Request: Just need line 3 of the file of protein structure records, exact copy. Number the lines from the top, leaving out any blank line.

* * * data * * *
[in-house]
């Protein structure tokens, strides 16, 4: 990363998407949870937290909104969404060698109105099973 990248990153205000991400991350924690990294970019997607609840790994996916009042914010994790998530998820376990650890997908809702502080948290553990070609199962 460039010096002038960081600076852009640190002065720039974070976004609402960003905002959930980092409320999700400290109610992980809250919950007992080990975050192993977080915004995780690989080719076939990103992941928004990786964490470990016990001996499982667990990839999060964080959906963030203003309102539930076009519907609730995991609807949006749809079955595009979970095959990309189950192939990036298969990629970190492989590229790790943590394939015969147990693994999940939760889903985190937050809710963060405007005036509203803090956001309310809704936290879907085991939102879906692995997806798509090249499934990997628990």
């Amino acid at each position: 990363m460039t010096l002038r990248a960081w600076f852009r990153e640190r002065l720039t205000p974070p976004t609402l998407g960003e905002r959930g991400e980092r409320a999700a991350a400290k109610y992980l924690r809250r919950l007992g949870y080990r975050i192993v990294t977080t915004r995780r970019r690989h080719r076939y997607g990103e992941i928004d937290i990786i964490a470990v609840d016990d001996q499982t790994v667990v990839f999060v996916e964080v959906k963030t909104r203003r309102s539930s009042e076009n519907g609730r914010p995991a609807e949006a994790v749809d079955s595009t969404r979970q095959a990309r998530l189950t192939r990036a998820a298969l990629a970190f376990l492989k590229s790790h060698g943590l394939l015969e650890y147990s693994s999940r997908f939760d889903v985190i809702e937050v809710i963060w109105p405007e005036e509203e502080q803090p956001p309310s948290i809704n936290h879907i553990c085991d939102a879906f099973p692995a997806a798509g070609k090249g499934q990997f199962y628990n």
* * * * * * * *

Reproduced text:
């Amino acid at each position: 990363m460039t010096l002038r990248a960081w600076f852009r990153e640190r002065l720039t205000p974070p976004t609402l998407g960003e905002r959930g991400e980092r409320a999700a991350a400290k109610y992980l924690r809250r919950l007992g949870y080990r975050i192993v990294t977080t915004r995780r970019r690989h080719r076939y997607g990103e992941i928004d937290i990786i964490a470990v609840d016990d001996q499982t790994v667990v990839f999060v996916e964080v959906k963030t909104r203003r309102s539930s009042e076009n519907g609730r914010p995991a609807e949006a994790v749809d079955s595009t969404r979970q095959a990309r998530l189950t192939r990036a998820a298969l990629a970190f376990l492989k590229s790790h060698g943590l394939l015969e650890y147990s693994s999940r997908f939760d889903v985190i809702e937050v809710i963060w109105p405007e005036e509203e502080q803090p956001p309310s948290i809704n936290h879907i553990c085991d939102a879906f099973p692995a997806a798509g070609k090249g499934q990997f199962y628990n």